Bay Area voters decide tech industry should pay its dues
The technology industry has turned the Bay Area into an economic powerhouse that many of the world’s most valuable companies call home. But the influx of well-paid tech workers has also clogged the region’s infrastructure and sent housing prices soaring, exacerbating a homelessness crisis on the streets of San Francisco.
In two ballot measures Tuesday that amounted to a regional referendum on how much tech corporations should contribute to the common good, voters in San Francisco and in Google’s hometown of Mountain View decided that some wealth redistribution was in order.
“These companies have more money than God, and it’s fair for them to pay their share above the existing taxes and donations they already make,” said Mountain View Mayor Lenny Siegel, who spearheaded the successful effort to pass a head tax aimed squarely at Google.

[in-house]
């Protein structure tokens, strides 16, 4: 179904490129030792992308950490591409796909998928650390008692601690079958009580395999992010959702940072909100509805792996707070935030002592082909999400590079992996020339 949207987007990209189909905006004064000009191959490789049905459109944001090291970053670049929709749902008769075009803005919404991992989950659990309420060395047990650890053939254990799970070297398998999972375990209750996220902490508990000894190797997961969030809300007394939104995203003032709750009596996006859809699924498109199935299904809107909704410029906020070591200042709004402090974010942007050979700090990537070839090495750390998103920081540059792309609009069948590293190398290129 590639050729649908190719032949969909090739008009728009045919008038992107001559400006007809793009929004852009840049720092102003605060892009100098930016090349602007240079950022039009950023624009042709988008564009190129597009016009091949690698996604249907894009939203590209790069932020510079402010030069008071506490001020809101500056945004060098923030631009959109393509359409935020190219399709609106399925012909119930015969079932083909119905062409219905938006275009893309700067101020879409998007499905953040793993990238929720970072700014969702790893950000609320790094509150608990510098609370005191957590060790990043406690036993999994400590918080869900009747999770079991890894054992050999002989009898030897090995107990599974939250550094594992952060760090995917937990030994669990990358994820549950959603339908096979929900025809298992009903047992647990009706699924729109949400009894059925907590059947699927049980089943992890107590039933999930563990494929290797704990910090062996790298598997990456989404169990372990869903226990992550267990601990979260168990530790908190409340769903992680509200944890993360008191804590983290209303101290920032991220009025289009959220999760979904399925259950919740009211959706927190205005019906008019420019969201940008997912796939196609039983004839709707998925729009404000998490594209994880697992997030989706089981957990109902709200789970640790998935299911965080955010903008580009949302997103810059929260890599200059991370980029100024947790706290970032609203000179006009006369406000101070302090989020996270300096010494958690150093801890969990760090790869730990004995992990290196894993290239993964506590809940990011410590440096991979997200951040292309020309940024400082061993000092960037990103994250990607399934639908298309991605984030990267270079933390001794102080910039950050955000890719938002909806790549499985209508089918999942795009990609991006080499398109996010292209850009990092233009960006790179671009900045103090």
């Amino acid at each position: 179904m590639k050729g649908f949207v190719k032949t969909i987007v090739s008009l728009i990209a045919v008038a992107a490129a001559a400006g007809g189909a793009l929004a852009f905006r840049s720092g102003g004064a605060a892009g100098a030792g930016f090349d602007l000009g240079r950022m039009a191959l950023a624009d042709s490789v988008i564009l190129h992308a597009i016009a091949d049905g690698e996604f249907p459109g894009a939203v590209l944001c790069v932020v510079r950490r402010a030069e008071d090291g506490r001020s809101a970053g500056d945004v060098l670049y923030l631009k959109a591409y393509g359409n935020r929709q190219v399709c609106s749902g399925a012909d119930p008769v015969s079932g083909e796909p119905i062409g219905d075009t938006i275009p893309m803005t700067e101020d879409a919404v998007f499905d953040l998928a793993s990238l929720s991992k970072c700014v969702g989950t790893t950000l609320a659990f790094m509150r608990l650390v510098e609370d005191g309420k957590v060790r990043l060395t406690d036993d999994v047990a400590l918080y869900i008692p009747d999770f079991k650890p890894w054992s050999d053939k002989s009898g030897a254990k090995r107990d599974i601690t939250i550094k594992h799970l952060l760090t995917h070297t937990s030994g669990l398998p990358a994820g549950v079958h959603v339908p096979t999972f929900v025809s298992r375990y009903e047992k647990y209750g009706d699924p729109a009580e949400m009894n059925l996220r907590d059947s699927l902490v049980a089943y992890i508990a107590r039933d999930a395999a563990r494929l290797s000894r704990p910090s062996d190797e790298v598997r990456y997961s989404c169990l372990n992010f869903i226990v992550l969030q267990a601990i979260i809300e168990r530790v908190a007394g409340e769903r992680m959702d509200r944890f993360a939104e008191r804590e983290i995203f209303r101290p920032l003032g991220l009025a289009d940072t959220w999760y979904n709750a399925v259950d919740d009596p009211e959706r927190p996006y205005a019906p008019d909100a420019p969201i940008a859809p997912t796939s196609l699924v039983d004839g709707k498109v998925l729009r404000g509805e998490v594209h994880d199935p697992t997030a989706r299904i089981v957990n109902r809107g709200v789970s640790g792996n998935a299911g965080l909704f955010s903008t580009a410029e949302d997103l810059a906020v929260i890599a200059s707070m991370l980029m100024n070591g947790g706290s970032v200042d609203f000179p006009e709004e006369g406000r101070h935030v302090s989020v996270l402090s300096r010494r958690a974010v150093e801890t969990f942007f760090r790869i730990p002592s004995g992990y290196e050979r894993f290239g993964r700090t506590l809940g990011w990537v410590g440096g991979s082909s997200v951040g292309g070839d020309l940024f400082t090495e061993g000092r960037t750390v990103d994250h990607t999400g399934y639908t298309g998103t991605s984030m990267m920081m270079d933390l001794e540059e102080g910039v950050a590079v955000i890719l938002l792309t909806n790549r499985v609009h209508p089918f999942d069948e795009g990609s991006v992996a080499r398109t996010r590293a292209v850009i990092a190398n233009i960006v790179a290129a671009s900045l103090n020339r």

The more contentious referendum was San Francisco’s Proposition C, which adds a new bracket to the city’s tax on gross receipts for companies bringing in more than $50 million a year. It requires that proceeds from the new tax go solely to providing permanent housing, rent support and services for San Franciscans who would otherwise be homeless.
In an analysis, the San Francisco office of the controller estimated that 300 to 400 businesses will be affected by the tax, which will add as much as $300 million a year to the $380 million the city currently spends on services and housing related to homelessness, including rent subsidies and shelters.
“We have tremendous wealth in San Francisco and we have people who are literally dying on our streets,” said Jennifer Friedenbach, director of the Coalition on Homelessness, who led the effort to pass Proposition C. “It’s a pretty simple equation.”